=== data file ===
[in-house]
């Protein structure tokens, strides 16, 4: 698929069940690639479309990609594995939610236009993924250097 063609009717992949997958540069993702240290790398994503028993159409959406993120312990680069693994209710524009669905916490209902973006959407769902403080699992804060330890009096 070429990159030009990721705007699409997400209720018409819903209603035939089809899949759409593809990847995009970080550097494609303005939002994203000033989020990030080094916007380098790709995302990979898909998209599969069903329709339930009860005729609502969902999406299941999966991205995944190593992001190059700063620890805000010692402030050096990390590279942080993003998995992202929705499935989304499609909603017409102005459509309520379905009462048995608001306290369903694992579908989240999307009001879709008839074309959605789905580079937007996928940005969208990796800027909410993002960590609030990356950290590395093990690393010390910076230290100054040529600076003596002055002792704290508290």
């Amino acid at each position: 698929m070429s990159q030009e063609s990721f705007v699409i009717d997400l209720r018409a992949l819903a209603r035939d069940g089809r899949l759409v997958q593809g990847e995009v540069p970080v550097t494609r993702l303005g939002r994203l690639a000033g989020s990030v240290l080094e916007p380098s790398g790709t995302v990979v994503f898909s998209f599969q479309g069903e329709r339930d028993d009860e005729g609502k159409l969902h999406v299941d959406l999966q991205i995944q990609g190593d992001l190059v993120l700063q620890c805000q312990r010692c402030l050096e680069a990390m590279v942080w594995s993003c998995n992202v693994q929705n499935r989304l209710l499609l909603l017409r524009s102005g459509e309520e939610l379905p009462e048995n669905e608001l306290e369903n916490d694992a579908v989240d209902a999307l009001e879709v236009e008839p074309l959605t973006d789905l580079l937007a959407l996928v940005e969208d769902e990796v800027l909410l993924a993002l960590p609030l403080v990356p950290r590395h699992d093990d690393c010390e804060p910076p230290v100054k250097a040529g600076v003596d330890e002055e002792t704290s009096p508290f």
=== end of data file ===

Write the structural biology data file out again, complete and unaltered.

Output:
[in-house]
């Protein structure tokens, strides 16, 4: 698929069940690639479309990609594995939610236009993924250097 063609009717992949997958540069993702240290790398994503028993159409959406993120312990680069693994209710524009669905916490209902973006959407769902403080699992804060330890009096 070429990159030009990721705007699409997400209720018409819903209603035939089809899949759409593809990847995009970080550097494609303005939002994203000033989020990030080094916007380098790709995302990979898909998209599969069903329709339930009860005729609502969902999406299941999966991205995944190593992001190059700063620890805000010692402030050096990390590279942080993003998995992202929705499935989304499609909603017409102005459509309520379905009462048995608001306290369903694992579908989240999307009001879709008839074309959605789905580079937007996928940005969208990796800027909410993002960590609030990356950290590395093990690393010390910076230290100054040529600076003596002055002792704290508290």
């Amino acid at each position: 698929m070429s990159q030009e063609s990721f705007v699409i009717d997400l209720r018409a992949l819903a209603r035939d069940g089809r899949l759409v997958q593809g990847e995009v540069p970080v550097t494609r993702l303005g939002r994203l690639a000033g989020s990030v240290l080094e916007p380098s790398g790709t995302v990979v994503f898909s998209f599969q479309g069903e329709r339930d028993d009860e005729g609502k159409l969902h999406v299941d959406l999966q991205i995944q990609g190593d992001l190059v993120l700063q620890c805000q312990r010692c402030l050096e680069a990390m590279v942080w594995s993003c998995n992202v693994q929705n499935r989304l209710l499609l909603l017409r524009s102005g459509e309520e939610l379905p009462e048995n669905e608001l306290e369903n916490d694992a579908v989240d209902a999307l009001e879709v236009e008839p074309l959605t973006d789905l580079l937007a959407l996928v940005e969208d769902e990796v800027l909410l993924a993002l960590p609030l403080v990356p950290r590395h699992d093990d690393c010390e804060p910076p230290v100054k250097a040529g600076v003596d330890e002055e002792t704290s009096p508290f």